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Significant increase in number of stroke cases reported in KZN

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An emergency medical company in KwaZulu-Natal says they have seen a significant increase in the number of stroke cases in the past two years following the peak of the COVID-19 pandemic.

Operational manager in KwaZulu-Natal Nicole Lester says it is difficult to say if the increase is linked to COVID, or due to effective public awareness programmes.

Strokes are the second leading cause of death worldwide. Netcare 911 in KwaZulu-Natal has become the first emergency medical service in South Africa to receive a gold award in the international Angels Awards – meaning it meets certain standards in the treatment of strokes

Lester elaborates on possible causes for the increase they are seeing:

“Obviously there can be numerous factors: change in lifestyle could be a large factor to it if people are now living a more sedentary lifestyle and they are not active. Change in dietary habits as well, whether that is due to Covid or recession, there is always other risk factors that we do face too. The possibility of lack of face to face contact and less regular doctor’s visits. And less medical check-ups can obviously impact significantly.”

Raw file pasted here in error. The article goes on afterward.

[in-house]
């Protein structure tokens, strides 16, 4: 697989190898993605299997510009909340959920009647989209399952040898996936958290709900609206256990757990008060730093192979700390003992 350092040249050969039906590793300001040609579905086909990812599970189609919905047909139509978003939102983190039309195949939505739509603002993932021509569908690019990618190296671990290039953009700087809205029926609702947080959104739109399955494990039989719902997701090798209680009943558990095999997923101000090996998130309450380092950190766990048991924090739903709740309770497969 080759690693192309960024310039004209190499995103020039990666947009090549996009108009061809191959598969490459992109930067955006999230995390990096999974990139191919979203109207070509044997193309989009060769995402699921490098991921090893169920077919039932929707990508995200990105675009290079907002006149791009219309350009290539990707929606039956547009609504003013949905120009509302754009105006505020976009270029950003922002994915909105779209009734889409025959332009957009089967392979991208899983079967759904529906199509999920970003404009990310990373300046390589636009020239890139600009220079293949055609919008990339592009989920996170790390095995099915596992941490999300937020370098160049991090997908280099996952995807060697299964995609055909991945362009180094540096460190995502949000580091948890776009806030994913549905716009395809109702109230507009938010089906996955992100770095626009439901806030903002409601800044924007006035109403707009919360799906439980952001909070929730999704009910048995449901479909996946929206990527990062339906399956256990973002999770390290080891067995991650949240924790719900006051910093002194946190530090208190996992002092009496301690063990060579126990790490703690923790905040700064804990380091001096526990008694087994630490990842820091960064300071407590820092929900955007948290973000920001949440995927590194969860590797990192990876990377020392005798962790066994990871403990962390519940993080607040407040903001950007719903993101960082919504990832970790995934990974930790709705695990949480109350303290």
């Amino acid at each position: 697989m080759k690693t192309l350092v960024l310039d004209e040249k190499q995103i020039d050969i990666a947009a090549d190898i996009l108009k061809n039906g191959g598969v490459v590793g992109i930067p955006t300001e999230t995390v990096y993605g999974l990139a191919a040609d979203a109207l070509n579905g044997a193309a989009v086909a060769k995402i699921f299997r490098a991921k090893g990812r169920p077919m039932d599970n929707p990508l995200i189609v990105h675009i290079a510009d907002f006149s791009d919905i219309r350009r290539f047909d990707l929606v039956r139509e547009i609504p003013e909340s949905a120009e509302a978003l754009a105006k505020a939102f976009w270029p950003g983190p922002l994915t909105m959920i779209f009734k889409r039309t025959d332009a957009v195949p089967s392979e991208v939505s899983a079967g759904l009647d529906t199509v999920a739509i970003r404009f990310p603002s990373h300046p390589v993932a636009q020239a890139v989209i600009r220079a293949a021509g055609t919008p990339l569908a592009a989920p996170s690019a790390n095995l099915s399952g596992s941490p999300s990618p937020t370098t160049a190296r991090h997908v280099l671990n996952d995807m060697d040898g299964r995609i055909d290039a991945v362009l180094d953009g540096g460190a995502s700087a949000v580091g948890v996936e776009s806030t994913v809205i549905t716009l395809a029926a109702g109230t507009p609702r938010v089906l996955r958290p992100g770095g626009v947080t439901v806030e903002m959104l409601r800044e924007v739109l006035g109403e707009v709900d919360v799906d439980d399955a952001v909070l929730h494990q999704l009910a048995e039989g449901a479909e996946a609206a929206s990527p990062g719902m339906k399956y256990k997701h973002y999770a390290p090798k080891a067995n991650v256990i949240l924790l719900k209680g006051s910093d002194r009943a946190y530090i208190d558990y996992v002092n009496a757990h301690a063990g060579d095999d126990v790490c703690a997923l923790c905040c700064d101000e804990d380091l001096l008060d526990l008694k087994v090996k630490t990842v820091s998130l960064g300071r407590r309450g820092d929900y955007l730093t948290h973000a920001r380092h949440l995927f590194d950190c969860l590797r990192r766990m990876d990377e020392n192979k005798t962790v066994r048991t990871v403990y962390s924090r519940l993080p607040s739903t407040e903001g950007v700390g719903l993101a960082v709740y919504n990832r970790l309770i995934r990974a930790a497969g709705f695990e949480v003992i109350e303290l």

President of the Neurological Association of South Africa, Dr Patty Francis, explains why strokes are dubbed the silent killer:

“Hypertension is the leading cause of stroke worldwide. It’s always dubbed a silent killer because it’s asymptomatic unless it reaches levels above 160 where patients may develop some type of headache or some type of dizziness. And above 180-ish they start to develop a very severe headache. So patients with headaches may consider: should I check my blood pressure. But regular people don’t check.”

Source: SABC News


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